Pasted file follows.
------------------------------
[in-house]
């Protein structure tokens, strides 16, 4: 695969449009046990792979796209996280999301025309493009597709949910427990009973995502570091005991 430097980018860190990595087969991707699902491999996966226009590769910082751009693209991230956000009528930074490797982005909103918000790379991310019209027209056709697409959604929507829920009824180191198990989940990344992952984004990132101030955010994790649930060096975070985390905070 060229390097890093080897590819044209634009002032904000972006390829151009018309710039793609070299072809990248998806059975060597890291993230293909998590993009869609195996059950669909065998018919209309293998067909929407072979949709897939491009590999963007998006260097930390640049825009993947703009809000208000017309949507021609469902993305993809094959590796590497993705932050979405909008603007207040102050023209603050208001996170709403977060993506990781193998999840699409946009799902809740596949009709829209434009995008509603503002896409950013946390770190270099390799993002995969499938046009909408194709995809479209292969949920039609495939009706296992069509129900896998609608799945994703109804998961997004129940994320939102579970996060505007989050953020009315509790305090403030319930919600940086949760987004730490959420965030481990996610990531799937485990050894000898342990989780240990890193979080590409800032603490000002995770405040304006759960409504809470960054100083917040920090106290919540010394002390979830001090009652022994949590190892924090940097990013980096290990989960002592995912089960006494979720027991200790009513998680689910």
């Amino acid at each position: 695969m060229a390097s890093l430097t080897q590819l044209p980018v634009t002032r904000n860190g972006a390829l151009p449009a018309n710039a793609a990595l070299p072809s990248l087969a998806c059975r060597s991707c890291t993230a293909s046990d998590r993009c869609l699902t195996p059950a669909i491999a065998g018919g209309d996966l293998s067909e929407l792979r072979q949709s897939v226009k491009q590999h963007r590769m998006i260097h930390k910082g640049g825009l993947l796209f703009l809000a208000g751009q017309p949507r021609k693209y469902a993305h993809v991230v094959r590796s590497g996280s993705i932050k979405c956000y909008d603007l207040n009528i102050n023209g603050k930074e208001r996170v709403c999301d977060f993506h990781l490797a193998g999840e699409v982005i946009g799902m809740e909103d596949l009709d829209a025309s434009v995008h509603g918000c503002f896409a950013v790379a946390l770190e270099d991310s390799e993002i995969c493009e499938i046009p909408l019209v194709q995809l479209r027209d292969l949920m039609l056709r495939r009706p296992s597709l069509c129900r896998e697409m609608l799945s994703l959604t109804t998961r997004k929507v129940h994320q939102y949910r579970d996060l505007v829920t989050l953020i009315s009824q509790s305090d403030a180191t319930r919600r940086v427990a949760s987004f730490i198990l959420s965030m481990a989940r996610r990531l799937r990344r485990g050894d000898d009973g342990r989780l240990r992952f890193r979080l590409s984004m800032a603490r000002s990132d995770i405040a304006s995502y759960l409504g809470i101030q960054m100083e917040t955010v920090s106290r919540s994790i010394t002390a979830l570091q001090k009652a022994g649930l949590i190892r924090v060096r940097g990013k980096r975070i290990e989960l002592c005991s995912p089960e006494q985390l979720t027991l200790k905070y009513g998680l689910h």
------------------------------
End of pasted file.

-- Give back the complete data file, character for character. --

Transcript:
[in-house]
């Protein structure tokens, strides 16, 4: 695969449009046990792979796209996280999301025309493009597709949910427990009973995502570091005991 430097980018860190990595087969991707699902491999996966226009590769910082751009693209991230956000009528930074490797982005909103918000790379991310019209027209056709697409959604929507829920009824180191198990989940990344992952984004990132101030955010994790649930060096975070985390905070 060229390097890093080897590819044209634009002032904000972006390829151009018309710039793609070299072809990248998806059975060597890291993230293909998590993009869609195996059950669909065998018919209309293998067909929407072979949709897939491009590999963007998006260097930390640049825009993947703009809000208000017309949507021609469902993305993809094959590796590497993705932050979405909008603007207040102050023209603050208001996170709403977060993506990781193998999840699409946009799902809740596949009709829209434009995008509603503002896409950013946390770190270099390799993002995969499938046009909408194709995809479209292969949920039609495939009706296992069509129900896998609608799945994703109804998961997004129940994320939102579970996060505007989050953020009315509790305090403030319930919600940086949760987004730490959420965030481990996610990531799937485990050894000898342990989780240990890193979080590409800032603490000002995770405040304006759960409504809470960054100083917040920090106290919540010394002390979830001090009652022994949590190892924090940097990013980096290990989960002592995912089960006494979720027991200790009513998680689910």
């Amino acid at each position: 695969m060229a390097s890093l430097t080897q590819l044209p980018v634009t002032r904000n860190g972006a390829l151009p449009a018309n710039a793609a990595l070299p072809s990248l087969a998806c059975r060597s991707c890291t993230a293909s046990d998590r993009c869609l699902t195996p059950a669909i491999a065998g018919g209309d996966l293998s067909e929407l792979r072979q949709s897939v226009k491009q590999h963007r590769m998006i260097h930390k910082g640049g825009l993947l796209f703009l809000a208000g751009q017309p949507r021609k693209y469902a993305h993809v991230v094959r590796s590497g996280s993705i932050k979405c956000y909008d603007l207040n009528i102050n023209g603050k930074e208001r996170v709403c999301d977060f993506h990781l490797a193998g999840e699409v982005i946009g799902m809740e909103d596949l009709d829209a025309s434009v995008h509603g918000c503002f896409a950013v790379a946390l770190e270099d991310s390799e993002i995969c493009e499938i046009p909408l019209v194709q995809l479209r027209d292969l949920m039609l056709r495939r009706p296992s597709l069509c129900r896998e697409m609608l799945s994703l959604t109804t998961r997004k929507v129940h994320q939102y949910r579970d996060l505007v829920t989050l953020i009315s009824q509790s305090d403030a180191t319930r919600r940086v427990a949760s987004f730490i198990l959420s965030m481990a989940r996610r990531l799937r990344r485990g050894d000898d009973g342990r989780l240990r992952f890193r979080l590409s984004m800032a603490r000002s990132d995770i405040a304006s995502y759960l409504g809470i101030q960054m100083e917040t955010v920090s106290r919540s994790i010394t002390a979830l570091q001090k009652a022994g649930l949590i190892r924090v060096r940097g990013k980096r975070i290990e989960l002592c005991s995912p089960e006494q985390l979720t027991l200790k905070y009513g998680l689910h």